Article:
By Paul Goble
The average age of Russians today is much higher than in the past and will continue to rise in the coming decades, Pavel Pryanikov says; and as a result, the usual source of pressure for change, from members of younger generations, is going to fall, reducing still further the chance that it will occur in the near future.
Large numbers of Russians of all ages say they want change, the founder of the Tolkovatel portal continues; but they want changes that don’t require them to make sacrifices. Their response to difficulties as before 1917 is to run from difficulties rather than work and try to overcome them, especially in the face of certain repression (znak.com/2018-06-09/publicist_pavel_pryanikov_o_prichinah_upadka_v_rossii_i_shanse_chto_odnazhdy_on_zakonchitsya).
In the past, young Russians were the group most willing to demand change and work for it, but now there are fewer of them than in the past – and demographers project that there will be even fewer in the future. Consequently, Pryanikov says, he does not see any “potential for modernization” coming from that group.
The average age of Russian residents now is “about 40;” and by 2030, it will rise to approximately 50. Those are unprecedented numbers. At the time of the 1917 revolution, the average age in Russia was 18.5, “and after World War II, in the period of ‘the thaw,’ it was 24 to 25.”
According to the commentator, “effective protests occur only in young societies. For example, the average age of the participants of ‘the Arab spring’ was 20 to 25. But in today’s Russia,” he continues, “we on the contrary see the dominance of conservativism.”
This conservatism, however, is not that of those who deify the tsar or want to ban abortions, he says. “This is the conservatism of a society which is afraid of any changes because in the last 20 to 30 years, changes have meant only one thing – a decline in the standard of living” among the population.
Older Russians and the regime view young people “as a change agent and therefore relate to it extremely cautiously, Pryanikov says. In Russia as a whole at least in the near term, the young aren’t likely to be such; but “it is possible that in certain regions it is worth conducting an experiment.”
In those few places where the share of young is higher, he suggests, it might be possible to create youth centers on the basis of an analogy with San Francisco. Russia has some such as in Moscow or possibly Vladivostok. “Allow the young to assemble there and do what they like up to the legalization of marijuana and same-sex marriages,” while the rest of the country continues to live according to the ideas of the life of ‘the elders.’”
The appointment of the children of members of the current elite does not mean that a critical mass of change agents is going to form within the regime, Pryanikov says. These people are completely socialized to be like their parents and aren’t like other members of the same generation who have brought change elsewhere.
Because there are few young Russians and will be even fewer in the future, the commentator says that “the main agent of change will be people in their 40s and 50s,” people who still have memories of the Soviet Union which shaped them but also are affected by many of the things that affect the young. In short, “a synthesis of two eras.”
What is strange, Pryanikov says, is that “not one of the political groups” in Russia focuses on this age group. The powers that be work with the archaic older generation, and the opposition focuses on involving the young. But the middle aged for the time being have been ignored.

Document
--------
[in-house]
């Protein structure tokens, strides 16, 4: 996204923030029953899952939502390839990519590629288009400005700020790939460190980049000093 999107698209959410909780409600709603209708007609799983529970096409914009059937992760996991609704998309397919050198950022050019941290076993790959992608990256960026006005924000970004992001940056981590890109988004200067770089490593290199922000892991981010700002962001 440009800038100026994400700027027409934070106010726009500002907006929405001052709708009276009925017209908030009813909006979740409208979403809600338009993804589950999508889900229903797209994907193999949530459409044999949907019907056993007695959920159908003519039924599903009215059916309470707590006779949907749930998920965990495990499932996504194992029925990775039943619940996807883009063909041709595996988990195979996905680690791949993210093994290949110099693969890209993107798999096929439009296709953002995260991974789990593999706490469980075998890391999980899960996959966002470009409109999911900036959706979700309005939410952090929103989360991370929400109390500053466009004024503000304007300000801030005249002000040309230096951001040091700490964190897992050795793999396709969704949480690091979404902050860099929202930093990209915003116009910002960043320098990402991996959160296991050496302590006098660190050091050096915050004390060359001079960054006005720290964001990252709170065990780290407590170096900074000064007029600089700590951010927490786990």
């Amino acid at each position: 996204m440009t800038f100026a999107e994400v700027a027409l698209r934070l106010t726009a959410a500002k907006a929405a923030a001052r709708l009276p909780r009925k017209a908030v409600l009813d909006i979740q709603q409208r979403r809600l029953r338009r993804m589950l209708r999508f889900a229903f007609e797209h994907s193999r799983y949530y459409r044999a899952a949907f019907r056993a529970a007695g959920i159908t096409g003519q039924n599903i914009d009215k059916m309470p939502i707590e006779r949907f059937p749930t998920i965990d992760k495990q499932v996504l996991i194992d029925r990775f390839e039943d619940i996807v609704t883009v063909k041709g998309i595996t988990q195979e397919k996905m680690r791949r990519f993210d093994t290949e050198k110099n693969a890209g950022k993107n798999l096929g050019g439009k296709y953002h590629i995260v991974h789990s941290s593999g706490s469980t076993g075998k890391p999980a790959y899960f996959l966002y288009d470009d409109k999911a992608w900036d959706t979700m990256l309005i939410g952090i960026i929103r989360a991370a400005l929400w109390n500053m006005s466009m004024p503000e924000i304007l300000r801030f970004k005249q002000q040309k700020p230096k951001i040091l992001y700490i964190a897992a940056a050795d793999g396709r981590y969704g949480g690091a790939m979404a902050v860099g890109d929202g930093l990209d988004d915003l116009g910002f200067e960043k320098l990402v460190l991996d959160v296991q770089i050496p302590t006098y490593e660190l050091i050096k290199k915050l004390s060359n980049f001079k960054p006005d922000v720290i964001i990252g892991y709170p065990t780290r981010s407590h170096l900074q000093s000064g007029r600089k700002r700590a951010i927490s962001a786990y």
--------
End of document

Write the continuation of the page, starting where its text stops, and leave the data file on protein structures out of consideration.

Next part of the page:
The Kremlin is trying to hold things together by using its much-ballyhooed ‘bindings,” including war. But these work less and less well. The old still care; the middle-aged remember; but the young “do not believe in Novorossiya or Syria and do not understand why these things are necessary.” The regime can keep trying to find new threats, but the same thing will be true.
What has emerged in Russia today, Pryanikov says, is an update of the old Soviet saying that “we pretend to work and they pretend to pay us.” Now, Russians say, “we pretend to support them, and they pretend to be satisfied with that,” given that their chief interest is elsewhere, in making and retaining money.
“If [Russians] had a real democracy … then in parliaments and local self-administrations would be sitting people who wouldn’t correspond to the desires either of our power hierarchy or the liberal opposition. Therefore, [genuine] democracy isn’t profitable for Putin or any notional Navalny.”
“Not because they are retrogrades,” the commentator says, “but because they do not want that the majority in the Duma will consist of red-browns headed by some Girkin-Strelkov and other people whom we observe in connection with Novorossiya.”
Despite all these factors, Pryanikov says, “time is working for democracy” but for reasons very different than is the case elsewhere. The powers that be will recognize that the only way to legitimize and thus hold their wealth is the rise of a law-based state and the people will want laws so that they can live without fear and with some hope of gradual progress.
The commentator says that he doesn’t believe that the power vertical could collapse overnight as some in the opposition think. Instead, there is likely to be “a transitional period, a coalition of the old and the new powers” who will be driven to conclude a certain “’non-aggression pact.’”
But in general, Pryanikov concludes, Russia will survive: it is “a reptile that is difficult to kill … Look back: after 1917, after World War II and after 1991, Russia again and again was reborn,” precisely because it was like a crocodile, with large teeth but very simple reflexes and a simple nervous system.” That makes it both dangerous and likely to live a long time.